New Mexico Judge Issues Ruling In Marijuana Reciprocity Case

The health department said the agency is complying with the ruling

A state district judge cleared the way Tuesday for hundreds of patients to be re-authorized to participate in New Mexico’s medical marijuana program.

The ruling stemmed from a challenge of a mandate issued in September and a subsequent emergency rule adopted by the state health department just weeks later that placed additional requirements on some patients with medical marijuana cards from other states.

Ultra Health, the state’s largest cannabis company, asked the court to step in. It argued that the agency overstepped the intention of the state Legislature and created more hurdles for patients seeking to gain reciprocal admission into the New Mexico program.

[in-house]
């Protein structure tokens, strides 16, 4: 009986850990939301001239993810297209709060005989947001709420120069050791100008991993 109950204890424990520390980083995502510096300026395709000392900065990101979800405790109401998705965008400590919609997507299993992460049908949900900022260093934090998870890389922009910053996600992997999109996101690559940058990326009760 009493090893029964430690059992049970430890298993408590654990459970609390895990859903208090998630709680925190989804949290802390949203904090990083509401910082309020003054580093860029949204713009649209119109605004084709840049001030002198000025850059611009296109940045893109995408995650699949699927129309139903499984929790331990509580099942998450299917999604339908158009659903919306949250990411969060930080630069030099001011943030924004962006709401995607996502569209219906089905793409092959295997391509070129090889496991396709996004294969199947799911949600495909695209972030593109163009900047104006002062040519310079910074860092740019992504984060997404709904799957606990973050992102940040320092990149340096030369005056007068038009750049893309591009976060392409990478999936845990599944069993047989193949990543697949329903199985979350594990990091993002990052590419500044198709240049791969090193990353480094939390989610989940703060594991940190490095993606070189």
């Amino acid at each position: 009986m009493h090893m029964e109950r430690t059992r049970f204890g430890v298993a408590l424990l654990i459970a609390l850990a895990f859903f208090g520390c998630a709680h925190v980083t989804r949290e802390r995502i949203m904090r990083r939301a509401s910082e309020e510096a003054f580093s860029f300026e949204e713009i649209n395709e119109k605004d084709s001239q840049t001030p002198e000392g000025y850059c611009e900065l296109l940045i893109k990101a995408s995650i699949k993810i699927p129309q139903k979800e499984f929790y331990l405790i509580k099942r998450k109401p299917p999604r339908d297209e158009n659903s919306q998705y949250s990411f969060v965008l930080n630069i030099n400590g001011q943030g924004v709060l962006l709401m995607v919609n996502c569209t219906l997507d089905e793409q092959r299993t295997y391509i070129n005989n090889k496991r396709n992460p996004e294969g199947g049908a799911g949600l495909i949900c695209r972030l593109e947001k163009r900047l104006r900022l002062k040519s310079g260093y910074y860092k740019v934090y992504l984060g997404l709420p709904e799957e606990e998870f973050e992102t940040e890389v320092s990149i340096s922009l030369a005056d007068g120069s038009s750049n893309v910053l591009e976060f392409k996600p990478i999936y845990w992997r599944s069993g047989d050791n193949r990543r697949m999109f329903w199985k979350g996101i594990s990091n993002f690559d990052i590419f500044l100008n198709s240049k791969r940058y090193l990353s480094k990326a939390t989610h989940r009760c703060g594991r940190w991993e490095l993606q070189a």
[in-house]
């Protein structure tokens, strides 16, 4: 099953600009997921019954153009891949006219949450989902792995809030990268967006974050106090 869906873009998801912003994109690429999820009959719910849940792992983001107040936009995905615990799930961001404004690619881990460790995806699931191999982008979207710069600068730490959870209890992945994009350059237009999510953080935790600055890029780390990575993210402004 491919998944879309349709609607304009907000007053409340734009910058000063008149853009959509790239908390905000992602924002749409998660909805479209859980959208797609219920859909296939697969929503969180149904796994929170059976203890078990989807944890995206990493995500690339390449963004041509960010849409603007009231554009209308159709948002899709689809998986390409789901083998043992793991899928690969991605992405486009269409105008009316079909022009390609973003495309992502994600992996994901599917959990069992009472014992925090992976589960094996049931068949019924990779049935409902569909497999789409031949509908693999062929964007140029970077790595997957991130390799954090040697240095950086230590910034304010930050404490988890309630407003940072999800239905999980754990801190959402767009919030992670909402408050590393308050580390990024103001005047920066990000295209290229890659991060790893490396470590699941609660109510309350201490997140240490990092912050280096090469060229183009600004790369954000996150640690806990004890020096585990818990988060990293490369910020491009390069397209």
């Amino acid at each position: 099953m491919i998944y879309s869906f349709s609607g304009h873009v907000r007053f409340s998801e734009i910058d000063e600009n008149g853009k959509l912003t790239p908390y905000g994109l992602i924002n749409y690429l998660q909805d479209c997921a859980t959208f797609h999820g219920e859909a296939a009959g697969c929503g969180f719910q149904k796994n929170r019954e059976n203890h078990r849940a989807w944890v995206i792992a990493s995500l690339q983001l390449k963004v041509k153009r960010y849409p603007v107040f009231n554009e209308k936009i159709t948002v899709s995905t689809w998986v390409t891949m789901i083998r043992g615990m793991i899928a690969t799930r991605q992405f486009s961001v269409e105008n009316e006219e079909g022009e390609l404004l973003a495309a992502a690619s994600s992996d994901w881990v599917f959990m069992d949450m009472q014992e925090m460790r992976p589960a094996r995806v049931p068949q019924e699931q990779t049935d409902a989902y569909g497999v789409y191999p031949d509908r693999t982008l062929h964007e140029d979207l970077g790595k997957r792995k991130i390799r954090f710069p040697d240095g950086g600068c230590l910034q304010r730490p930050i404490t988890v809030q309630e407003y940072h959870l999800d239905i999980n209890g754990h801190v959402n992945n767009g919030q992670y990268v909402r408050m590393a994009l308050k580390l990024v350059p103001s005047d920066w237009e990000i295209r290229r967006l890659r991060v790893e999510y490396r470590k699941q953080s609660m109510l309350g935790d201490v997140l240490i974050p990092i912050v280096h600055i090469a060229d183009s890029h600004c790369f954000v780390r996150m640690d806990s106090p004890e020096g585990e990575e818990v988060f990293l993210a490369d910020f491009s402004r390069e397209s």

Judge Matthew Wilson said the agency’s justification for adopting the emergency rule in early October was inadequate and therefore unenforceable. He wrote that neither statutes nor existing rules required that a patient’s government issued identification and medical cannabis card be issued by the same jurisdiction where the person lives.

Health department spokesman David Morgan said the agency is complying with the ruling and that all 323 people affected by the decision will once again be able to buy from licensed cannabis providers in the state.

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